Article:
Talking with Qantas head of customer product and service development Phil Capps recently, the way the airline dealt with head impact criterion (HIC) certification of its customised Thompson Vantage XL-based Business Suite seat struck a fascinating chord — and one that is not in harmony with much prevailing wisdom in the passenger experience community.
On its new staggered Business Suite product Qantas uses an over-shoulder belt for safety during taxi, takeoff and landing, which attaches via a loop fastener over a small round hook on the lap portion of the belt, and retracts to an essentially unnoticeable position during cruise. During a recent flight between Brisbane and Perth the system worked flawlessly and comfortably.
Yet the prevailing belief in the passenger experience world is that passengers dislike shoulder belts — a belief that has led to the development first of cushioned surfaces within the HIC area, then to airbags contained within lap belts, and most recently to airbags contained within the walls of HIC area surfaces. Could it be that the simplest solution is in fact both the most elegant and the easiest to certify?
The airline introduced its Marc Newson-designed Airbus A380 first class cabins in 2008, and its first class seats (among the world’s most spacious in an angled 1-1-1 configuration on the main deck of the superjumbo, and one not seen elsewhere) came with both lap belt and shoulder belt.
Nearly a decade later, while Qantas was focus group testing its new Business Suite for implementation on its domestic and international Airbus A330-200 and -300 aircraft, the airline discovered that its most valuable passengers recognised the shoulder belt from the A380’s first class cabin and were relaxed about its implementation in business class.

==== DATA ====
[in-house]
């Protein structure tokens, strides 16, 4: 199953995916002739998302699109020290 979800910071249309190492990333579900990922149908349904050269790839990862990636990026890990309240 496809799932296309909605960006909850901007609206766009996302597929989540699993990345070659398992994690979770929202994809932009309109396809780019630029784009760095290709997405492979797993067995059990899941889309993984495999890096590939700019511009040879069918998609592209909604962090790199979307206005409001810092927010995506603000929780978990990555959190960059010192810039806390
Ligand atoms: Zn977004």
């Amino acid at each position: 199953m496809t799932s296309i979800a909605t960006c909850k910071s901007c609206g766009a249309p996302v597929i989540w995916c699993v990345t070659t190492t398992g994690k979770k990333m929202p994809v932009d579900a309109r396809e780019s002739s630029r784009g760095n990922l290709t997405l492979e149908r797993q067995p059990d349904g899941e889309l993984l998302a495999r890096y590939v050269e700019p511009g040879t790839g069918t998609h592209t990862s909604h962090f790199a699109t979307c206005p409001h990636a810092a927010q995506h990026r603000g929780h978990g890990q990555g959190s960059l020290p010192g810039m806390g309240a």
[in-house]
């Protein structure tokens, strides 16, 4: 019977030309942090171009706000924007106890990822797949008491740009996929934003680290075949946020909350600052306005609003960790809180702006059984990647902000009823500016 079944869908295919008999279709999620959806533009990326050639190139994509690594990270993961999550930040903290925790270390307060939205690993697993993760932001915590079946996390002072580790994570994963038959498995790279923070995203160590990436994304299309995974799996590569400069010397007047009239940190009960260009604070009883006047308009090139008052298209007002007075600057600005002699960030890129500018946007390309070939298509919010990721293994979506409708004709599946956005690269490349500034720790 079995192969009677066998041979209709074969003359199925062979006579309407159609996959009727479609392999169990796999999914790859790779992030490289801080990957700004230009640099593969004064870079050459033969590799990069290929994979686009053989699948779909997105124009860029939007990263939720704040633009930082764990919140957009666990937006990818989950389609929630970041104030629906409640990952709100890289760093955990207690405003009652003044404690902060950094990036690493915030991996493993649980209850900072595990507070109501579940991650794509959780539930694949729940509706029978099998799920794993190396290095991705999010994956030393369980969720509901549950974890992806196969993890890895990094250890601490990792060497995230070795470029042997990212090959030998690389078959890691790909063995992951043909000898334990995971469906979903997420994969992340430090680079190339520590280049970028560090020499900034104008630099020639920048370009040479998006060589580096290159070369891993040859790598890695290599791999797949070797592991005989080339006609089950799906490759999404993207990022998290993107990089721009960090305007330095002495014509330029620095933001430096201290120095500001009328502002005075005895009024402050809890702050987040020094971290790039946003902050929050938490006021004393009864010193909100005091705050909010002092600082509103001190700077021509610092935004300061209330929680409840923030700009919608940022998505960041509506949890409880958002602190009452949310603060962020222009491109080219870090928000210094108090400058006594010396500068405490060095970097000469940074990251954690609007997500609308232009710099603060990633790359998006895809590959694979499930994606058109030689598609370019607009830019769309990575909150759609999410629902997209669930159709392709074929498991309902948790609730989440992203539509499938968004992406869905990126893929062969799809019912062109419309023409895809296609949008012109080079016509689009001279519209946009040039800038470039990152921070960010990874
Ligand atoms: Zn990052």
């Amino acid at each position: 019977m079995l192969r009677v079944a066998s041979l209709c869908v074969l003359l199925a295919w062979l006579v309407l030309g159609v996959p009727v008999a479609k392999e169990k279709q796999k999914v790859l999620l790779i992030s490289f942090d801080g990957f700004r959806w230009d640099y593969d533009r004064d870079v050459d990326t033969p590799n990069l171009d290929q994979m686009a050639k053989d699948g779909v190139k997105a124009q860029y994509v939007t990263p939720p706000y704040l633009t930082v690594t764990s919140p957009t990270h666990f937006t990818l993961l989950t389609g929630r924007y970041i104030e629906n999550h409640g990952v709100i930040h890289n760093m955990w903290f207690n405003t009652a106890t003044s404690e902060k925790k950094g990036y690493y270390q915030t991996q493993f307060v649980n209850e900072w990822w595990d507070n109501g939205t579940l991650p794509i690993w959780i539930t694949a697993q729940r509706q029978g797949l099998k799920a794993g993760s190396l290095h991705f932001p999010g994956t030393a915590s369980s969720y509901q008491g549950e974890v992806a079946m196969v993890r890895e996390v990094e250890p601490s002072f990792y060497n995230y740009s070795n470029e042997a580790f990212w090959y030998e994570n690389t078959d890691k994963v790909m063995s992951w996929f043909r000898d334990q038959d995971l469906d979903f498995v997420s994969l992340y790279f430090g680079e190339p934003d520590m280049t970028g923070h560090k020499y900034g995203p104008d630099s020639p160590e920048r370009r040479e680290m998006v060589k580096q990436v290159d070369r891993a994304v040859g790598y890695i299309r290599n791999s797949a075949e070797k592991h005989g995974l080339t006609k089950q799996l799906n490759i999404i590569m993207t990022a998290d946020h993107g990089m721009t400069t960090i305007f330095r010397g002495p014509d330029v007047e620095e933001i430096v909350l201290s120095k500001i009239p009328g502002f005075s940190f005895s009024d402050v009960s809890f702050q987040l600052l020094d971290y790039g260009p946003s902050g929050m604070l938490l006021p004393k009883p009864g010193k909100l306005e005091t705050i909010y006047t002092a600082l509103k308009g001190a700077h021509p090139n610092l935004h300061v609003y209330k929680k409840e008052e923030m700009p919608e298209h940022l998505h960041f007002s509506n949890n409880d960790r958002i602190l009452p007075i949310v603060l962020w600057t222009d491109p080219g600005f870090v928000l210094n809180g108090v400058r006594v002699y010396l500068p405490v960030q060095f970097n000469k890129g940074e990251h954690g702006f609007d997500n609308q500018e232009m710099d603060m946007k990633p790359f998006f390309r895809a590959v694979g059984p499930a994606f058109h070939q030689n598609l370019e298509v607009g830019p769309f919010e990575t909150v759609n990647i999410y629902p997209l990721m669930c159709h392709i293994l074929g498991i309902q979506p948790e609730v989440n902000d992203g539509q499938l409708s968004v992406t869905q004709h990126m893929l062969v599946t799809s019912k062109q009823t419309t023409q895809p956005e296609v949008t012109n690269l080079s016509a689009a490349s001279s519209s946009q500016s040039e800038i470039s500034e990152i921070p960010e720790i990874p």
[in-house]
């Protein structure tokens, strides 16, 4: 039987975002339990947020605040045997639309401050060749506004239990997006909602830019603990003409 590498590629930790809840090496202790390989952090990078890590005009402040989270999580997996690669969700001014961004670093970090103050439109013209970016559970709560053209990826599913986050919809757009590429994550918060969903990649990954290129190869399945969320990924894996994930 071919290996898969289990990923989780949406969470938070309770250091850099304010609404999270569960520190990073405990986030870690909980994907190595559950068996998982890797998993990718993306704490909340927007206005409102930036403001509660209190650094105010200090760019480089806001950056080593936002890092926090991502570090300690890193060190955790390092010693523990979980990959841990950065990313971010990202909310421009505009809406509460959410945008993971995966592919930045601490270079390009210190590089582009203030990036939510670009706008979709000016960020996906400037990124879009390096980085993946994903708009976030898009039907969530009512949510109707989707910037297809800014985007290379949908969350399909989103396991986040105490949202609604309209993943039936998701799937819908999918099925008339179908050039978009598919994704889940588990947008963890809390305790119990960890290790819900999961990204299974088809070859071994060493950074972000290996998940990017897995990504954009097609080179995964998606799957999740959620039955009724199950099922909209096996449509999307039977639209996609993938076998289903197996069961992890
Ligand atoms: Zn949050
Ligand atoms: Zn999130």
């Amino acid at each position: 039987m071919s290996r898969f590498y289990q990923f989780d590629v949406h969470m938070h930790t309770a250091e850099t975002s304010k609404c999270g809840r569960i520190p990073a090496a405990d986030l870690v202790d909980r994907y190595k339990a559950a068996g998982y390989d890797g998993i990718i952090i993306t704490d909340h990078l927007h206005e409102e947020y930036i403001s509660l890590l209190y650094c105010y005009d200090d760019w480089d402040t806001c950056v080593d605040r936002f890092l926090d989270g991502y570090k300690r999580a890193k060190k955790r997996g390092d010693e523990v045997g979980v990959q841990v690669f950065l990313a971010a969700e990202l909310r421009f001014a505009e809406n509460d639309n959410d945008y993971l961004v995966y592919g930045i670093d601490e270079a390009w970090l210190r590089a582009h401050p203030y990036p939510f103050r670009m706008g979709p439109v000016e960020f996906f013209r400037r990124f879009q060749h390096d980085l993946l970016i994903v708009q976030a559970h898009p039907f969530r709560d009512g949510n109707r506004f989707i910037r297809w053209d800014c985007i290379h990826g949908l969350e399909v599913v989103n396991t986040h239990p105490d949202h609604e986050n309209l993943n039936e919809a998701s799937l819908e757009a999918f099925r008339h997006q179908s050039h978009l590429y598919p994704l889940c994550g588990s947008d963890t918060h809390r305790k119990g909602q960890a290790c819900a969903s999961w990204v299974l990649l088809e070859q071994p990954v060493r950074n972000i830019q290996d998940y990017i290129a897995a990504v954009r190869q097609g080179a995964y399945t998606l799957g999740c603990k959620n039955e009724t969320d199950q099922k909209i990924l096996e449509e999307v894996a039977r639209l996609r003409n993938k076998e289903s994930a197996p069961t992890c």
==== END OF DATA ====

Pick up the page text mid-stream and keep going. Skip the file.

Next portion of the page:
Of course, the Qantas experience — coming as it does in the context of the Flying Kangaroo’s unique position in the Australian zeitgeist, plus its historic and continuing dominance of the frequent flyer landscape within Australia — may not be directly applicable to other airlines and to other airlines’ most valuable customers.
But the relatively low-tech, low-risk Qantas shoulder belt solution to HIC certification on its newest Thompson seats is in contrast to the higher-tech, engineered airbag answer that domestic competitor Virgin Australia and B/E Aerospace gave to the outward-facing herringbone Super Diamond seats. That airbag delayed introduction of Virgin Australia’s The Business seat on both its Airbus A330 and Boeing 777-300ER aircraft.
And yet, the airbag solution continues to trickle down throughout the cabin, with airlines, seatmakers and aircraft OEMs able to secure certification for higher density economy seats through the use of monument-embedded airbags at bulkhead seats, saving up to four inches of space per bulkhead row affected.
The thing is, testing out both safety enhancements and passenger experience innovations in premium cabins holds a number of clear advantages for airlines.
Airlines can, like Qantas this past year, win both industry plaudits and media coverage for innovations like virtual reality headsets.
Airlines can surprise and delight their best customers and most valuable passengers with exciting new features.
With the relatively small number of premium travellers, and the higher crew-to-passenger ratio, airlines can ensure that assistance is available if a passenger, say, is unfamiliar with how this type of shoulder belt works — something that might not scale to an economy cabin of several hundred passengers.
And with a relatively small install base, they can seek real-world feedback, test rollout capacity, monitor in-service performance, respond to issues, and even iterate the product much more quickly over a few hundred business class seats than if a few thousand economy seats were affected. Unfortunately, trickle down improvements to passenger comfort in economy class remain largely at bay.